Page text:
RBI Governor: Cryptocurrency is a Clear Danger to Financial Stability

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India’s central bank governor has once again given the thumbs down to cryptocurrencies and called them a danger. In the foreword to the Reserve Bank of India’s (RBI) 25th Financial Stability Report (FSR), RBI Governor Shaktikanta Das called for a drastic approach by national authorities to deal with the growing threat from the digital assets ecosystem. 

Reiterating his old stance on cryptocurrencies, he said values driven by the make-believe phenomenon are just speculations

“Anything that derives value based on make-believe, without any underlying, is just speculation under a sophisticated name. While technology has supported the reach of the financial sector and its benefits must be fully harnessed, its potential to disrupt financial stability has to be guarded against,” he said.

Threat to Financial Stability

The FSR likened stablecoins to money market funds and said they run redemption risks in times of stressed market when assets backing them may lose value or become illiquid.

The report pointed out several vulnerabilities of cryptocurrency markets and highlighted their linkages with regulated financial systems as one of them.

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“One of its early ramifications is reflected in the crypto ecosystem with one stablecoin losing almost all its value and another de-pegging from the US dollar, underscoring the need for regulatory guardrails to ensure financial stability and consumer and investor protection,” the report added.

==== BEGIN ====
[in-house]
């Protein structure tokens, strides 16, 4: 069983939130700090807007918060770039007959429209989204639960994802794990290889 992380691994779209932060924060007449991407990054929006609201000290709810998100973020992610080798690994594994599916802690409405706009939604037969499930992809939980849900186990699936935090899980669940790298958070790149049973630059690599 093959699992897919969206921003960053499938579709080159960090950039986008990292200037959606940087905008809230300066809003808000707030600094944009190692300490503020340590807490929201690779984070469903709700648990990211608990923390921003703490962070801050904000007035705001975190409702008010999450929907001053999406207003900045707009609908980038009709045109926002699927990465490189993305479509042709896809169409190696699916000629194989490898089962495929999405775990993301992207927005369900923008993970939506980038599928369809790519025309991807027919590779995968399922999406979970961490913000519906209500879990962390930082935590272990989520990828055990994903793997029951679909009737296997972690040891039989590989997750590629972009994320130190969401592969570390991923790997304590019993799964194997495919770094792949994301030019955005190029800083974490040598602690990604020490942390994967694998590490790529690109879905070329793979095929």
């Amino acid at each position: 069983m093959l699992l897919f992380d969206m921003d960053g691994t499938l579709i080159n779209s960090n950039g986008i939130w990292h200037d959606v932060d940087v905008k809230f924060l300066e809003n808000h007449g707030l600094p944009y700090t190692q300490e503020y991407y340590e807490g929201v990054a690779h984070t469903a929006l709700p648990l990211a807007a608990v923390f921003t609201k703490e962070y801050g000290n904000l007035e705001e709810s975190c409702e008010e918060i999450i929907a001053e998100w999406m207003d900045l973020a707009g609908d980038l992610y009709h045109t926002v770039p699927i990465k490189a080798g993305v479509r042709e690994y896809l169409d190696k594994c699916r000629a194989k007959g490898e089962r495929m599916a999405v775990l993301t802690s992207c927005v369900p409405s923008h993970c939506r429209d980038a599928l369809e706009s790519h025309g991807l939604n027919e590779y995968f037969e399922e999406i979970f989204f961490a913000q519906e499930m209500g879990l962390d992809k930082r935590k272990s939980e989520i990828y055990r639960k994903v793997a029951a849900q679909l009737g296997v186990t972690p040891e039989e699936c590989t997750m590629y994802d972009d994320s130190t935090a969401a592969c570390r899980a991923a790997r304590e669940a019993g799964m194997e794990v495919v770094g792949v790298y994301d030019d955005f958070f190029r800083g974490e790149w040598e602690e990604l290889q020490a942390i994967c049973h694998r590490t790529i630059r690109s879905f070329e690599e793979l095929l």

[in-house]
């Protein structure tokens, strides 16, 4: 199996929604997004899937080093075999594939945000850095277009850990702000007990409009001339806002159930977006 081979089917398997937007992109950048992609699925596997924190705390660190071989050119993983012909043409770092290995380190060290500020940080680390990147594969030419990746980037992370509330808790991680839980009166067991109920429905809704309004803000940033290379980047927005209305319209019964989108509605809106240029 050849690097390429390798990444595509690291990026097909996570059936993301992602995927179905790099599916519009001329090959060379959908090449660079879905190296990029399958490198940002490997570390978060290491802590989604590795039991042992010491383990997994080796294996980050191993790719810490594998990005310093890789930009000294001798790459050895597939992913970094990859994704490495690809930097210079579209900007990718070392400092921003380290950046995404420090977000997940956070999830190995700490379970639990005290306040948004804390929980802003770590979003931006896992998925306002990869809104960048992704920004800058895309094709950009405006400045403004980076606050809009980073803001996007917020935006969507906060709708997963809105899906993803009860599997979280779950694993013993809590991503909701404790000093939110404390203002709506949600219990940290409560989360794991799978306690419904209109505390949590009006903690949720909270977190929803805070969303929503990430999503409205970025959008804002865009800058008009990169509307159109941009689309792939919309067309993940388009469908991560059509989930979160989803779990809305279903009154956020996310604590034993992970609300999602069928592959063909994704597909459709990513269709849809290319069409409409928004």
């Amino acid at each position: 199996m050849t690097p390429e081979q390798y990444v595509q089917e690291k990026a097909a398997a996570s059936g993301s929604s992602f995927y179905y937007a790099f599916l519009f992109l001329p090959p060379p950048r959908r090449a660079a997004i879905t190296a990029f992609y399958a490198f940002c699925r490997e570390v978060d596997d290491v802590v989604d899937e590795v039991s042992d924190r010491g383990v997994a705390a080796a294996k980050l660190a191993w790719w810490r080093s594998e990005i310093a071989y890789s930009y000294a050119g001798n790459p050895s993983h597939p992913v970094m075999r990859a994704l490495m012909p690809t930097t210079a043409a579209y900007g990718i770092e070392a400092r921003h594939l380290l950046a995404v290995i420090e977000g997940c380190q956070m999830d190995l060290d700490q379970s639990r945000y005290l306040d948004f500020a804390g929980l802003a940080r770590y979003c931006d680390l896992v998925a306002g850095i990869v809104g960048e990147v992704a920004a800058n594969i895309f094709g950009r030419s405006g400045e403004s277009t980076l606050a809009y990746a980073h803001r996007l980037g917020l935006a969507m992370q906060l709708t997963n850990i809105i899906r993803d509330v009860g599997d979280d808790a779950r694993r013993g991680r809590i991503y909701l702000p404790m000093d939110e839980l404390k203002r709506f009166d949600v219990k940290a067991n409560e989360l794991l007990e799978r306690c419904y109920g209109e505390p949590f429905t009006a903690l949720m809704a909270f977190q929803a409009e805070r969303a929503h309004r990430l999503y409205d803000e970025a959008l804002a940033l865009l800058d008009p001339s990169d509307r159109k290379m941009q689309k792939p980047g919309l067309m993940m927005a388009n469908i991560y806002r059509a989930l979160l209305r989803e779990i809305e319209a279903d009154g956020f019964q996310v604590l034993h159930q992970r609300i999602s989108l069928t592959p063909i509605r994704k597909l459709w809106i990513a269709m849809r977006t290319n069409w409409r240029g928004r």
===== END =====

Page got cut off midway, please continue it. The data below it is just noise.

The RBI report noted that cryptocurrencies constitute a minuscule 0.4% of global financial assets. Although the risks are limited right now, it said, “However, the associated risks are likely to grow as these assets and the ecosystem supporting their growth are evolving.”

Presenting its assessment of the cryptocurrency market, RBI’s Financial Stability Report said that the top five cryptocurrencies account for 75% of the industry’s $908.7 billion market cap.

A Case for CBDC

“It is in this context that central banks in both AEs (advanced economies) and EMEs (emerging market economies) have become increasingly engaged in projects related to CBDCs (central bank digital currencies) – digital money that is denominated in the national unit of account and is a liability of the central bank,” the FSR said.

Earlier this year, Indian Finance Minister Nirmala Sitharaman announced to launch of the Indian CBDC in the current financial year. The RBI in its annual report for 2022 has said that it plans to introduce the digital rupee in a graded manner. It also said that it wants the CBDC to conform with the country’s monetary policy. Besides, the Indian central bank wants the CBDC to create little or no disruption in the existing payments and settlement systems.